Low Interest Rates Hurt Or Help

October 9, 2002
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GRAND RAPIDS — Lower interest rates can enhance some bank’s earnings and erode other’s.

What impact interest rates have on a bank’s earnings depends on the bank’s asset-liability mix and how successful it is at generating loans and deposits.

It all depends on the mix of the balance sheet — the mix of variable rate loans and deposits vs. fixed rate loans and deposits.

In a low-interest rate environment, banks are forced to charge lower rates on loans while offering higher interest rates on savings accounts in order to attract and retain deposits.

Movements in interest rates impact nearly all banks, and the dramatic decline in rates has put pressure across the board on the margins of all institutions, said Michael Moran, chief of capital markets for Lansing-based Capitol Bancorp, a bank holding company that operates as a bank development company.

To date, Capitol Bancorp has established 29 community banks in eight states, 11 of them in Michigan.

“What happens is that you hit a point where you can only push the cost on your deposits down so far, but your loan yields continue to drop. So therein lies the pressure.

“I think that’s probably why you hear people say that smaller banks, or the community banks, are impacted more,” Moran noted.

Though he admitted that’s a broad-brush statement, he said there is a level of accuracy to it in that typically, traditional-spread lending is the driving force behind the community banks, whereas bigger banks often have a multitude of fee income sources upon which interest rates have very little impact.

“For the community banks that primary product is making loans, so they feel it more than bigger banks that have access to fee-income sources.” 

But asset liability management techniques have grown ever more sophisticated over the years, Moran pointed out, and banks of all sizes have access to those sophisticated models.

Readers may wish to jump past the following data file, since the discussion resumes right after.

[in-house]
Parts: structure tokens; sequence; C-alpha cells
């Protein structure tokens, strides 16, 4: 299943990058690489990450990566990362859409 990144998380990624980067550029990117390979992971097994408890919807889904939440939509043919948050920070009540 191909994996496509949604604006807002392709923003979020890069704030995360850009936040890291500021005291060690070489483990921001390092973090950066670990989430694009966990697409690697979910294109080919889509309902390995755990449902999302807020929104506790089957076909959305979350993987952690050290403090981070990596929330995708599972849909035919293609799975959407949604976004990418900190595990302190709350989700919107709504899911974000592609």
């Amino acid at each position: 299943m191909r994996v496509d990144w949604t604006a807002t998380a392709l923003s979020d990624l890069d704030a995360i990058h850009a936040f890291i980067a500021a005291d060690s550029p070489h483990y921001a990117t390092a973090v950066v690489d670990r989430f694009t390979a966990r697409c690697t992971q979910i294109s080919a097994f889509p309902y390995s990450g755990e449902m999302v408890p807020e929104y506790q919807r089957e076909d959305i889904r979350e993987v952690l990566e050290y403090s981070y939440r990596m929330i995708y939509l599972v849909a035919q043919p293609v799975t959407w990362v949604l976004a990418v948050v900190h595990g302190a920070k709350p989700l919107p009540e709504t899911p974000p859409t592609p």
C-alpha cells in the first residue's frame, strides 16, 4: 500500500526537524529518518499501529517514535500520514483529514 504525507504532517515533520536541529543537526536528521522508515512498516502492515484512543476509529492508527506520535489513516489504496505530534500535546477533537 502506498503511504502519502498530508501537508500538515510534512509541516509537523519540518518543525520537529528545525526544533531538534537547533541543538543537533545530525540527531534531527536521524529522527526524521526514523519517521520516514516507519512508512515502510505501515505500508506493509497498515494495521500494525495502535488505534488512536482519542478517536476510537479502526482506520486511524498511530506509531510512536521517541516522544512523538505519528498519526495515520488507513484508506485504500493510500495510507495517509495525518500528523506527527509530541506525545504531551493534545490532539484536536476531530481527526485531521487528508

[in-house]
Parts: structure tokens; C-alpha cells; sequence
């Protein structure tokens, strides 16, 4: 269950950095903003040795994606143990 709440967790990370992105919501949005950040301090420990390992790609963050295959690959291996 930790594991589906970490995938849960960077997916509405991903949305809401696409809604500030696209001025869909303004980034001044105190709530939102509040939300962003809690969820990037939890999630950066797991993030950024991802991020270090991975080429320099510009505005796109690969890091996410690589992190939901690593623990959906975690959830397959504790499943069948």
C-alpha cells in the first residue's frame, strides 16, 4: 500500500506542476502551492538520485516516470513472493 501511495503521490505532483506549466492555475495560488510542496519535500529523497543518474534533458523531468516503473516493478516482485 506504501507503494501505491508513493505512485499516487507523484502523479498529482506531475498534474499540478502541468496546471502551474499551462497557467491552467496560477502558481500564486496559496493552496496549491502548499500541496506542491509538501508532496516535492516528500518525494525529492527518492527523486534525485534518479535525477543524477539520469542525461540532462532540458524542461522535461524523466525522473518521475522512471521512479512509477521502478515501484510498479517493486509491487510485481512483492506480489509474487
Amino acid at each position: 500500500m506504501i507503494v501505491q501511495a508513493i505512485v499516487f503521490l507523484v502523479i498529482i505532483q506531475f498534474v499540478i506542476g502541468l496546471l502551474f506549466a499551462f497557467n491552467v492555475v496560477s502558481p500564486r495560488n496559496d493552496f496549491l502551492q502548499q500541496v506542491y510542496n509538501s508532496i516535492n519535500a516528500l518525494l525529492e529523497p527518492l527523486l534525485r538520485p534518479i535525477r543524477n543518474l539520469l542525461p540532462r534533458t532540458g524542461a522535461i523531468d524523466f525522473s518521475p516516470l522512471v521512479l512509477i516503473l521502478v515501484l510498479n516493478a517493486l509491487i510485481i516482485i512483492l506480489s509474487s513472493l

According to Russ Daniel, banks look at their deposit base, they look at the loans they’re making and the length of time they’re making the loans for, and try to manage that interest rate margin. Daniel is the senior vice president for Independent Mortgage Co., West Michigan

“It’s more how good you are at asset liability management as opposed to where interest rates are,” he said. “We, as a bank, try to match up our interest rates all along so we don’t have that risk.”

The thing that confuses a lot of people, Daniel said, is that for a bank, loans are assets and deposits are liabilities. A bank’s net interest margin is the difference between what it earns on loans and what it pays for deposits.

Every bank has someone who manages asset liability and tries to position the bank to take advantage of either rising, falling or steady interest rates, said Mark Kimball, president and CEO of Select Bank.

He said those officers make projections on what impact rates will have on their bank if rates go up or down by a certain percent.

“We go through all kinds of financial modeling, and what our particular strategy is at Select Bank is that we want to stay interest-rate neutral; we don’t really want to speculate on what interest rates are going to do. So we just try and match up our assets, which are our loans, and our liabilities, which are our deposits.

“If you think rates are going up,” he added, “you try to do variable rate loans and fixed rate deposits. If you think rates are going to go down, you would want to do fixed rate loans and variable rate deposits.”

How can banks make more money in a lower interest rate environment?

One significant source of additional earnings that comes with a low interest rate environment is fee income that’s generated by mortgage loans as consumers refinance at lower rates, Kimball said. 

Most of the mortgages are fixed-rate loans and most get sold off in the secondary market. But he said the banks sell them for a premium, so they’re making fee income on those transactions.